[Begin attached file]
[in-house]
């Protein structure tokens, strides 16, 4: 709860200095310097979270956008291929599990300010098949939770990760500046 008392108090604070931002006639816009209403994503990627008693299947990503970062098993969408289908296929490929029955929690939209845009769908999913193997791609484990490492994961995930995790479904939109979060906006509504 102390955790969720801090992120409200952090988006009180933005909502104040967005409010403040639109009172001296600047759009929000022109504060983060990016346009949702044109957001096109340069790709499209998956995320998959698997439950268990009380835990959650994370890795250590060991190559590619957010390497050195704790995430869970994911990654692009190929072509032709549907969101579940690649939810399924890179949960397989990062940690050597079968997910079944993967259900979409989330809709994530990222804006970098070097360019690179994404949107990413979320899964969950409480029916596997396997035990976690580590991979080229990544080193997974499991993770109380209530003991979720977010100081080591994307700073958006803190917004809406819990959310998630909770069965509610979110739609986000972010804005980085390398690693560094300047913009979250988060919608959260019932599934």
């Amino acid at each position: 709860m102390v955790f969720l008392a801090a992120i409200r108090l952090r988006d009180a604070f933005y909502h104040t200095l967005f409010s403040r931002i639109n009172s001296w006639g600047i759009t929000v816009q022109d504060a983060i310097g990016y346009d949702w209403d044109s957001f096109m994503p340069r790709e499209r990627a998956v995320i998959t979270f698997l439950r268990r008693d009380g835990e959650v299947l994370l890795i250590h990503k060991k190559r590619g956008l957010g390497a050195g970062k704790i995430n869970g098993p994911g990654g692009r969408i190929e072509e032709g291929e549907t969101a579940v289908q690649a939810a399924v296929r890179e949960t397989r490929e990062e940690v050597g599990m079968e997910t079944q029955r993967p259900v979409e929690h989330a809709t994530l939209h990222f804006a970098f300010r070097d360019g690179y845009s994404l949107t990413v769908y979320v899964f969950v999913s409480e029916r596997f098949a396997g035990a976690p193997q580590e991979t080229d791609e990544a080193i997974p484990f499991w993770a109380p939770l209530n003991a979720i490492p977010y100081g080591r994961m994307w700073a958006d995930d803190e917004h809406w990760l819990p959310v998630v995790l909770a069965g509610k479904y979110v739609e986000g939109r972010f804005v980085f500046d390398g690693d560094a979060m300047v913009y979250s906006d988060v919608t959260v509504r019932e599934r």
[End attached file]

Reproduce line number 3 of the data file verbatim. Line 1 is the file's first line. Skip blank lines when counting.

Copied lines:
């Amino acid at each position: 709860m102390v955790f969720l008392a801090a992120i409200r108090l952090r988006d009180a604070f933005y909502h104040t200095l967005f409010s403040r931002i639109n009172s001296w006639g600047i759009t929000v816009q022109d504060a983060i310097g990016y346009d949702w209403d044109s957001f096109m994503p340069r790709e499209r990627a998956v995320i998959t979270f698997l439950r268990r008693d009380g835990e959650v299947l994370l890795i250590h990503k060991k190559r590619g956008l957010g390497a050195g970062k704790i995430n869970g098993p994911g990654g692009r969408i190929e072509e032709g291929e549907t969101a579940v289908q690649a939810a399924v296929r890179e949960t397989r490929e990062e940690v050597g599990m079968e997910t079944q029955r993967p259900v979409e929690h989330a809709t994530l939209h990222f804006a970098f300010r070097d360019g690179y845009s994404l949107t990413v769908y979320v899964f969950v999913s409480e029916r596997f098949a396997g035990a976690p193997q580590e991979t080229d791609e990544a080193i997974p484990f499991w993770a109380p939770l209530n003991a979720i490492p977010y100081g080591r994961m994307w700073a958006d995930d803190e917004h809406w990760l819990p959310v998630v995790l909770a069965g509610k479904y979110v739609e986000g939109r972010f804005v980085f500046d390398g690693d560094a979060m300047v913009y979250s906006d988060v919608t959260v509504r019932e599934r």